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“ Since the cuckoo builds not for himself,

Remain in't as thou may'st.”—SHAKSPERE.

young cuckoos can be reared. Whilst the aliment upon which the blackbird and the thrush usually subsist is not proper, and in some respects would be injurious.

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825. Why does the cuckoo deposit her eggs in the nests of other birds with her foot ?

Because if the cuckoo sat upon the adopted nest while laying the egg, the weight of its body would derange the nest, and cause it to be forsaken ; thus defeating one of the ends of Providence.

826. Why do injuries so frequently occur to the eggs of those birds in whose nests cuckoos lay?

These accidents are chiefly owing to the setting bird attempting to accommodate herself to eggs of different sizes.

If comparatively large and small eggs are placed in the same nest, some of the smaller ones are generally thrown out, or rendered addle, by the hen bird endeavouring to arrange them so that she may distribute nearly an equal degree of warmth and pressure to all : but the larger ones, which chiefly sustain her weight, and consequently are less liable to be moved, usually remain uninjured.

“Harsh your lorp-notes thrill,
To me no pleasure Nature now can yivid;
Alike the barren rock and woody hill,
The dark-brown blasted heath and fruitful field.”—CHATTERTON.

When the eggs of birds are exchanged for others of a uniform magnitude, or provided the difference is not so great as to occasion them to be forsaken, no disturbance ensues, whatever their colour may be, the change either not being perceived, or totally disregarded.

827. Why do birds of the cuckoo kind perch upon the backs of oxen while grazing ?

Many of them eat the insects which infest cattle ; and the latter are so well aware of the fact, as well as grateful for it, that they frequently lie down, in order that the bird may devour its prey undisturbed.

828. Why is the bird known as the wry-neck so called ?

Because it has a habit of moving its head in various directions, not unlike a snake ; this is especially the case when discovered in its nest, upon which occasions it writhes its head quickly from shoulder to shoulder, with strange and apparently painful contortions.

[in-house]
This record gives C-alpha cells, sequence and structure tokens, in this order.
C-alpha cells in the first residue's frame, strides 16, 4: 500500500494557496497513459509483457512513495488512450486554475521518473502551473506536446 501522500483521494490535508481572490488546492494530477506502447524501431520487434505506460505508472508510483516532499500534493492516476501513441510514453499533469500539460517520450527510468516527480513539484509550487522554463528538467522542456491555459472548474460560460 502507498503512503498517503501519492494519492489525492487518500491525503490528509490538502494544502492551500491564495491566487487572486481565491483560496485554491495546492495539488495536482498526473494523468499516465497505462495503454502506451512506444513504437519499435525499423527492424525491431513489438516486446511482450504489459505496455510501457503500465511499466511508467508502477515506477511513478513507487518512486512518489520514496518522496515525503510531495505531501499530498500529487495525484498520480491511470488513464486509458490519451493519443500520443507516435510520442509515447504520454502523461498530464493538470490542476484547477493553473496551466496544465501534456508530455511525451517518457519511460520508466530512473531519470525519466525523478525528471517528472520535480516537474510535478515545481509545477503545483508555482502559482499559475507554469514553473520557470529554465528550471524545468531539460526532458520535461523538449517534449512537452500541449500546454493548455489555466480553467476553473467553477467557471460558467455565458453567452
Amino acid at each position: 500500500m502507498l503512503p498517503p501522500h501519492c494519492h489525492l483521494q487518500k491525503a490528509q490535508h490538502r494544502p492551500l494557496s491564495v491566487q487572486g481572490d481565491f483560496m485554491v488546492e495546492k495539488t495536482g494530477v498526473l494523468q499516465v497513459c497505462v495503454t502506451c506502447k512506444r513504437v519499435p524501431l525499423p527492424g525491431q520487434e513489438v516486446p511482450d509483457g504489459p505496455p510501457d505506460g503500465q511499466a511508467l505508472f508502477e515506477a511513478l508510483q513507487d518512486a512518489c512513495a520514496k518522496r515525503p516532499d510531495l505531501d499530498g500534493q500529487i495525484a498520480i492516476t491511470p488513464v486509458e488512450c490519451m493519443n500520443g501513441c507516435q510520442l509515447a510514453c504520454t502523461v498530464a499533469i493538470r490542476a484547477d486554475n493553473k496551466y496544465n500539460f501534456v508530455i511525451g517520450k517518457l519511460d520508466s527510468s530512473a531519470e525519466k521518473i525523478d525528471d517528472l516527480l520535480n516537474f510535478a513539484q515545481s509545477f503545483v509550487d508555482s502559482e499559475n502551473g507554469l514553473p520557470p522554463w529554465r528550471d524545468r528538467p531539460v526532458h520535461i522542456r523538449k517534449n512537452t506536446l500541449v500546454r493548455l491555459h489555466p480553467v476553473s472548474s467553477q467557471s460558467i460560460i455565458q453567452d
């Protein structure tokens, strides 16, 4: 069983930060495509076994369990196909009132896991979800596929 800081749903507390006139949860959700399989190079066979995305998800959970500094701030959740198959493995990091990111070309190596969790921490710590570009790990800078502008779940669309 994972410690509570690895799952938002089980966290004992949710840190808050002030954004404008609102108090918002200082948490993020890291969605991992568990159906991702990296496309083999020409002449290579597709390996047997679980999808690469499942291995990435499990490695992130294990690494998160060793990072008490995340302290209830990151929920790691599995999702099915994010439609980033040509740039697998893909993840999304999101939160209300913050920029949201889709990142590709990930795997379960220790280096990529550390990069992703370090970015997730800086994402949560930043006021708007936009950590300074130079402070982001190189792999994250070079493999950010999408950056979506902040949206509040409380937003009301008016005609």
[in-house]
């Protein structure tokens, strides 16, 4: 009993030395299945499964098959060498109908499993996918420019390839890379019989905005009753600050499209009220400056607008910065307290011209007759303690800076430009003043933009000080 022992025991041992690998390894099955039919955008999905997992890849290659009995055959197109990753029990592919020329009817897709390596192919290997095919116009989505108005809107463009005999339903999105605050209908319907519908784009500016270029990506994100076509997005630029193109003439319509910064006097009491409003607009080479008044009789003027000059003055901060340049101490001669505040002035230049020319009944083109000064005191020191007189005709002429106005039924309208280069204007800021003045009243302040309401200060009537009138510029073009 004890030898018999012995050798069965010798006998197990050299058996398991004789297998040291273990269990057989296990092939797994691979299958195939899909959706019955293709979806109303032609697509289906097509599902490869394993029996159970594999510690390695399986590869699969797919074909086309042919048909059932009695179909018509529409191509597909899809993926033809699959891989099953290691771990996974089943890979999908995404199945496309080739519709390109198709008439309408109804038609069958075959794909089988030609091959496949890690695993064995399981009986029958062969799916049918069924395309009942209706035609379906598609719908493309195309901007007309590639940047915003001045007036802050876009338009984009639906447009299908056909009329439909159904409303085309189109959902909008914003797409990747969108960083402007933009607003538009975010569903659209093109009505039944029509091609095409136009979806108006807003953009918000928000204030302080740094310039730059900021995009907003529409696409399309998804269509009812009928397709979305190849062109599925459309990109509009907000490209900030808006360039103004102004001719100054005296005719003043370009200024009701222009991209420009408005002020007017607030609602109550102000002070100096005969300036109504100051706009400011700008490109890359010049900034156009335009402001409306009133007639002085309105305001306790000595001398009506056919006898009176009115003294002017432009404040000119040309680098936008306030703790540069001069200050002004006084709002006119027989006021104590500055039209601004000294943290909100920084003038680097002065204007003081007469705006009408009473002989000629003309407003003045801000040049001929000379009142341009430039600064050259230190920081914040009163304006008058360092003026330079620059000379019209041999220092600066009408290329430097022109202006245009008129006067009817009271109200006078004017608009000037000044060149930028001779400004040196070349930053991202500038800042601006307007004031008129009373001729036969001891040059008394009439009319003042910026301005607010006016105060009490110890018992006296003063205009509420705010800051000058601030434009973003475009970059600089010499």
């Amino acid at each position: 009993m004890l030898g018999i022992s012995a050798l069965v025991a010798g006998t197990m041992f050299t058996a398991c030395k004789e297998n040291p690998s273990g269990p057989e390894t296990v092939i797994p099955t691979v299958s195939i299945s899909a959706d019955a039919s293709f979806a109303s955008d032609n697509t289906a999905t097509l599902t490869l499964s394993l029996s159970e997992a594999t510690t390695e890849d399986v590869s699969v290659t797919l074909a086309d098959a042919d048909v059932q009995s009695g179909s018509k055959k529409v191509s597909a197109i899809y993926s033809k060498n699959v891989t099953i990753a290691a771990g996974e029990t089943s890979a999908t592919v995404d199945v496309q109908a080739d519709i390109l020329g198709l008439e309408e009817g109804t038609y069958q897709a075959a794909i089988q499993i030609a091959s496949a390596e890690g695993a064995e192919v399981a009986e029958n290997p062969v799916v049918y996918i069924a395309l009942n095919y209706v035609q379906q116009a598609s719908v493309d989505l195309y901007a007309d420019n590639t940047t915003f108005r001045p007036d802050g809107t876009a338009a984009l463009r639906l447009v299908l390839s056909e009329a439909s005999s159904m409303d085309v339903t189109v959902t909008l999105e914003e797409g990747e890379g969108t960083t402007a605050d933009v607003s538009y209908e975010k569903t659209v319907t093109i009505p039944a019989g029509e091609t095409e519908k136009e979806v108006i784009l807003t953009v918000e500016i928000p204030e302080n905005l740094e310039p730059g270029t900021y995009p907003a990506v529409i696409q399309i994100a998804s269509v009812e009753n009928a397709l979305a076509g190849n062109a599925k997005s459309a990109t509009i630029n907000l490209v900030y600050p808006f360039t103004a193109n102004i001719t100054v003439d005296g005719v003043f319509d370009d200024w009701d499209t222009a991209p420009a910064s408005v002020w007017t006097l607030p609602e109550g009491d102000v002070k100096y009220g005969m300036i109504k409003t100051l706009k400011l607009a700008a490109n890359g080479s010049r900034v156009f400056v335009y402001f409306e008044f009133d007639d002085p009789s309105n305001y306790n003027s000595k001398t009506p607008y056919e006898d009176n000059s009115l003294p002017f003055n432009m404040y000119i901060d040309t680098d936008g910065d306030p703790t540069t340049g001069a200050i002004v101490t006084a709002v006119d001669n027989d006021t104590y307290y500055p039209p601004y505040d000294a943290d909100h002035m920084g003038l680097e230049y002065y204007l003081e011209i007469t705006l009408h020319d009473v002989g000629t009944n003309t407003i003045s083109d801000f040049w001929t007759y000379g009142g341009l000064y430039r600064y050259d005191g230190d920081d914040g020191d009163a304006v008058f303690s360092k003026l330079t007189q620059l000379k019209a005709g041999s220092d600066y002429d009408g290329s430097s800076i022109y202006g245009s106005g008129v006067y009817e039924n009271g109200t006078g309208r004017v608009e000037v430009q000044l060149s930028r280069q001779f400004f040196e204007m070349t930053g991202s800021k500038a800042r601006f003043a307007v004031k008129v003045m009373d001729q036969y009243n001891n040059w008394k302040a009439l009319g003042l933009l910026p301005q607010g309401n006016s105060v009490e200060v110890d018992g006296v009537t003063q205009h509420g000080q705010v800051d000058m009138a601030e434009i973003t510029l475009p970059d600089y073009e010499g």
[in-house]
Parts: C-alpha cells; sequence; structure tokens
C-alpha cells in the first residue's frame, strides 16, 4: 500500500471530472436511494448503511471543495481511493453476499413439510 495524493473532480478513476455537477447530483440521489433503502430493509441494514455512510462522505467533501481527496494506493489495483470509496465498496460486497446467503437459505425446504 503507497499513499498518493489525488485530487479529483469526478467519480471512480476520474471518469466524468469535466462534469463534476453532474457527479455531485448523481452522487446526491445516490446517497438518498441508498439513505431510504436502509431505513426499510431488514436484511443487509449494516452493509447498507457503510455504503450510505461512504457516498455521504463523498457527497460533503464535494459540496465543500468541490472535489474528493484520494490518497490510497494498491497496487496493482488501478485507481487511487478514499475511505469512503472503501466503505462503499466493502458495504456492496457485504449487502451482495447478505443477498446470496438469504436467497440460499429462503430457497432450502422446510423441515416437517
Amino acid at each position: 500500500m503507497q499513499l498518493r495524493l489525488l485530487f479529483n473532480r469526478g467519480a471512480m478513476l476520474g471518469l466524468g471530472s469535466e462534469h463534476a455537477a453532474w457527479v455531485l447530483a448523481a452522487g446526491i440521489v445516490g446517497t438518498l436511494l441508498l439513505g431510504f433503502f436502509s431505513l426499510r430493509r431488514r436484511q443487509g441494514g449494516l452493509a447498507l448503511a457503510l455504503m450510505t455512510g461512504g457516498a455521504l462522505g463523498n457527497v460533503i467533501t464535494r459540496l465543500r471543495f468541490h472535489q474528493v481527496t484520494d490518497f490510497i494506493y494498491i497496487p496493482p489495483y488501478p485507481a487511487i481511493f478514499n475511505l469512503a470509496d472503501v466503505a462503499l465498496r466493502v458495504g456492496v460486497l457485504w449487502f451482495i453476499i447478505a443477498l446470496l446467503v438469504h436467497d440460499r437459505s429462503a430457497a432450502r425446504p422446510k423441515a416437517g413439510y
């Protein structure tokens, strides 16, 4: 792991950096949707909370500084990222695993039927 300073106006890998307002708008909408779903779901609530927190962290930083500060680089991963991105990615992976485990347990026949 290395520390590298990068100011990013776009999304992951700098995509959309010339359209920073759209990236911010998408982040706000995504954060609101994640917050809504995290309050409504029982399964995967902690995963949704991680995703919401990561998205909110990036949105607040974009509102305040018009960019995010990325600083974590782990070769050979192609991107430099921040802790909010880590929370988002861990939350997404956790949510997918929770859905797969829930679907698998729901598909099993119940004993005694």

829. Why are love-birds so named ?

From the singular degree of attachment to each other which they manifest ; sitting closely side by side caressing each other, arranging each other's plumage, and exhibiting various marks of mutual regard.

830. Why is the oren bird so designated ? From the singular oven-like form of its nest.

831. It is a native of South America, but is occasionally found in Southern Europe. The nest, whence it takes its name, is placed in the most exposed situations, as the top of a post, a bare rock, or a cactus. It is comiposed of mud and bits of straw, and has strong, thick walls : in shape it precisely resembles an oven, or a depressed bee-hive. The opening is large and arched, and directly in front. Within the nest there is a partition which reaches nearly to the roof : thus forming a passage, or anti-chamber, to the true nest.

“ Whilst wheeling round in airy wanton flights,

The glossy pigeons chase their sportive loves."-DO DSLEY.


832. Why is the order gyratores thus designated ?

From the word gyratio, a “turning” or “wheeling round.” It refers to the ordinary mode of flight displayed by the birds included in the order.

833. Why has the pigeon tribe about the breast?

a puffed-out appearance

This arises from the presence of its unusually large crop; an organ which is capable of

some of the uses of the paps in mammalia.

834. By what remarkable process are the young pigeons and other birds of the dove-kind fed by their parents ?

The parents of the dove kind support their young with the curd-like contents of their crops, as the mammalia do with milk in the early stages of the existence of their offspring.

$35. This is performed by the faculty which the parent birds possess of throwing op the contents of their crops, which assume the appearance of a granulated white curd. It would appear that the young pigeon is fed for a little time with this curd-like substance only, for about the third day some of the common food is found mingled with it. As the pigeon grows older, the proportion of common food is increased; so that, by the time it is seven, eight, or nine days old, the secretion of the curd ceases in the old bird, and of course no more will be found in the crop of the young. It is a curious fact, that the parent pigeon has, at first, a power to throw up this curd without any mixture of common food, although, afterwards, both are thrown up according to the proportion required for the young ones.